Family’s Missing Cat is Finally Found After Four years – But They Are Not Being Told Who Has Him Now!

ENGLAND – A mother speaks of her outrage after she discovered her missing cat had been stolen – only to be told she cannot have its location due to the Data Protection Act.

Karen Young, who is 41, had her seven-year-old Bengal cat Tigger micro-chipped when she first purchased him back in 2009.

The rare cat went missing in back in the year 2012, but just three weeks ago, Karen, who works in the beauty industry, received a letter in the post from microchip database Petlog, requesting there be a change in ownership.

Initially ecstatic to discover her beloved family pet was still alive at all, Karen assumed she would automatically be reunited with Tigger.


Despite having proof of ownership paperwork, including the pedigree certificate and receipt of purchase, the people at Petlog refuse to hand over details of the people who currently hold her cat and she is now battling to get him back.

She has since reported the theft to the police and is now questioning the validity of micro-chipping pets altogether.

Furious Karen, who is from Tamworth, Staffordshire, stated: ‘I couldn’t believe it when I discovered Tigger was still alive. It’d be so long, that I had given up all hope of seeing him again. Me and my kids were over the moon and were relieved he was ok.

‘But when I got in touch with Petlog and told them I was the owner and I wanted to be reunited with my cat, they refused to tell me who had him, due to data protection rules and instead said they’d pass on my details.

‘They told me it was up to the people who had him to get in touch with me.

‘But they still haven’t, and they continue to withhold him. It’s disgusting.

‘Essentially the system is pointless if your pet falls into dishonest hands.’


When Tigger went missing back in 2012, Karen and her children, Carmen, who is 13, Leon, who is 15 and Sam, who is 19, were left devastated and put up posters in the area in a bid to see Tigger’s safe return home.

However, a few months later they gave up hope and reported him missing to their veterinary practice and Petlog.

A total of four years passed and in July this year, Karen received a letter from Petlog with a request for a change in ownership from the cat’s new ‘owners’.

Karen stated: ‘I told them that I didn’t want to transfer the ownership because my cat had been missing all that time. I asked them for the name and address of the people that had my cat, but they point blank refused.

‘In fact they were very insensitive to my case, and kept referring to the other keepers as Tigger’s “owners” – I was furious.

‘I called a number of times, but they kept telling me they were bound by the Data Protection Act, so I couldn’t force their hand – even though I was in tears.’

After numerous attempts to retrieve this information from them, Karen decided to contact the Staffordshire Police to report her cat as stolen.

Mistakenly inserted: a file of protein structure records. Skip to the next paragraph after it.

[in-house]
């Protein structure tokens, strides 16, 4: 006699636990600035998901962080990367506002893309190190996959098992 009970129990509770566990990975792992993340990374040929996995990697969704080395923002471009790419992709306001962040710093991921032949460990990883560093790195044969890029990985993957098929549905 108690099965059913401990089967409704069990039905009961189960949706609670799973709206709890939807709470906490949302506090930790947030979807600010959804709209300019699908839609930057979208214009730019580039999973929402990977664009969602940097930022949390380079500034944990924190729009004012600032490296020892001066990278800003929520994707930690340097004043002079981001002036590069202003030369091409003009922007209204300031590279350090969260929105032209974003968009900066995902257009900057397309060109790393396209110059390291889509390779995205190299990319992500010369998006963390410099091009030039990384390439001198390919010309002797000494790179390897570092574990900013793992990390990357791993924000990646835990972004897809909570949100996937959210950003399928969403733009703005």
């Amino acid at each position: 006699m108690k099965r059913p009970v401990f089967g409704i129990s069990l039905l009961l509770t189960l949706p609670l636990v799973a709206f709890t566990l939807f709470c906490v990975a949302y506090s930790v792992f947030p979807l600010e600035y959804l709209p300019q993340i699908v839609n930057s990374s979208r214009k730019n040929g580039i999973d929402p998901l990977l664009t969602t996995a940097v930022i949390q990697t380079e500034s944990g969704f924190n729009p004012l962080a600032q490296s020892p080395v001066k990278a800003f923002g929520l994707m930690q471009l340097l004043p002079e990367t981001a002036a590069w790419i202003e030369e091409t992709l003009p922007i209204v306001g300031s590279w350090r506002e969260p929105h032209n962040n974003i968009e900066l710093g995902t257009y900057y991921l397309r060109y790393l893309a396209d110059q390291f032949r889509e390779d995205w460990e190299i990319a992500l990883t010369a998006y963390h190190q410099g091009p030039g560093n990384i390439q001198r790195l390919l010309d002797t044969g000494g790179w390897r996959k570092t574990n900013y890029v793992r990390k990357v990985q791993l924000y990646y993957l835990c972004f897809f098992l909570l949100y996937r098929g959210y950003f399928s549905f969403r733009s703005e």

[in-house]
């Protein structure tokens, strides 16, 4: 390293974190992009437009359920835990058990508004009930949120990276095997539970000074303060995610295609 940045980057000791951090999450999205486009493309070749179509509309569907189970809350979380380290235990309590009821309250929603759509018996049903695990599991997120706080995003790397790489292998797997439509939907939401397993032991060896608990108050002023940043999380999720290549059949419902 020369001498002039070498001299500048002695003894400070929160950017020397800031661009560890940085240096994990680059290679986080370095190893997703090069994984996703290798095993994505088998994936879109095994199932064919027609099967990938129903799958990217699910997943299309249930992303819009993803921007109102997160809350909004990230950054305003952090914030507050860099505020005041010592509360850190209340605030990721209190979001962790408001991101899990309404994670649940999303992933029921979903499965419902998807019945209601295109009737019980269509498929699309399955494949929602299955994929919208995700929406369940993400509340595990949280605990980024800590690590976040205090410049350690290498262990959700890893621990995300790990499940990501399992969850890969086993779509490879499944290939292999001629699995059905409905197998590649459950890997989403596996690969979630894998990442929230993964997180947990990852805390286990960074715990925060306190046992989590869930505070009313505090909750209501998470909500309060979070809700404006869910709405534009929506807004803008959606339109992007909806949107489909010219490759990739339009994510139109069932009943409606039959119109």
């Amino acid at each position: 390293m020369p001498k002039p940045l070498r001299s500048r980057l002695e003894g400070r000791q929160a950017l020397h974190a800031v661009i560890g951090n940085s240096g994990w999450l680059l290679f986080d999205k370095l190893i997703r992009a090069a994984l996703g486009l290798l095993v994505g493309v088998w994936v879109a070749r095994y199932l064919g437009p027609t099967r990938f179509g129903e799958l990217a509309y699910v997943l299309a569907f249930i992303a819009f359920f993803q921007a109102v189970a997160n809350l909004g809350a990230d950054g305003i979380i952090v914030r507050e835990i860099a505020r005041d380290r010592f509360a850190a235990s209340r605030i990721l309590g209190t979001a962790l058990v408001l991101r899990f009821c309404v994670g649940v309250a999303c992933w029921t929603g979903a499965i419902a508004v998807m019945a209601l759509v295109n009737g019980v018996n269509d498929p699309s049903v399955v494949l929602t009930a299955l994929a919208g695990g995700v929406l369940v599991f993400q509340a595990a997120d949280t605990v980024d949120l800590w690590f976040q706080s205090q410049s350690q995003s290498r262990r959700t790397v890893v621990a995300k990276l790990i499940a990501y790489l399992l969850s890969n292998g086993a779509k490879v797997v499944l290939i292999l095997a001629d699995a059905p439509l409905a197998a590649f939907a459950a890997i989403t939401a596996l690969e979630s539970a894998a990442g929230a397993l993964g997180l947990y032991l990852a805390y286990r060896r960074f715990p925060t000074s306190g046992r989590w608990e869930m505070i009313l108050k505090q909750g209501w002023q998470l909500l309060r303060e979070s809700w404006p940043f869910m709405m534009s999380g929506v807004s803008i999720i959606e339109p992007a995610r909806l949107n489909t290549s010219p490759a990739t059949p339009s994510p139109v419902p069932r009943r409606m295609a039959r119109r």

The police are currently in the process of requesting the details in questions from the current keepers from Petlog.


In April this year it became mandatory for dog owners to ensure their pet is micro-chipped, however, it is not yet a legal requirement for cat owners to do so.

A spokesperson for Petlog, stated: ‘A microchip registration should not be treated as proof of ownership, but rather it is a record of keepership i.e. where a pet animal normally resides and is intended to assist reunification if the pet goes missing. The primary role of Petlog is to reunite lost pets by holding up to date contact information on the database so that we can provide that information to those managing a reunification.

‘Legal ownership of a cat is not defined by law and micro-chipping is not proof of legal ownership. In cases where there is a legal dispute over ownership, and keeper-ship issues arise, if the dispute cannot be reconciled by agreement between two conflicting parties, the dispute will become a civil matter for a court to decide.

‘In the case of stolen pets the police will need to be informed. Petlog will work with the police and other relevant authorities to help reunite any pet but it is against Data Protection legislation to provide personal data to third parties and Petlog must work through authorized statutory agencies.

‘Petlog cannot make any adjudication regarding a dispute over ownership but will update the keeper’s record as appropriate once a dispute has been settled.’

A spokesperson for Staffordshire Police stated: ‘Staffordshire Police was made aware of the incident involving the once, missing cat which has now ended up in the possession of, currently, unknown people or person.

‘Via a third party, this individual or individuals have been made aware that the cat in their possession has an owner and they should take appropriate steps to return the cat to its rightful owner.

‘We expect this to happen. Failure to do so could result in further police action.’


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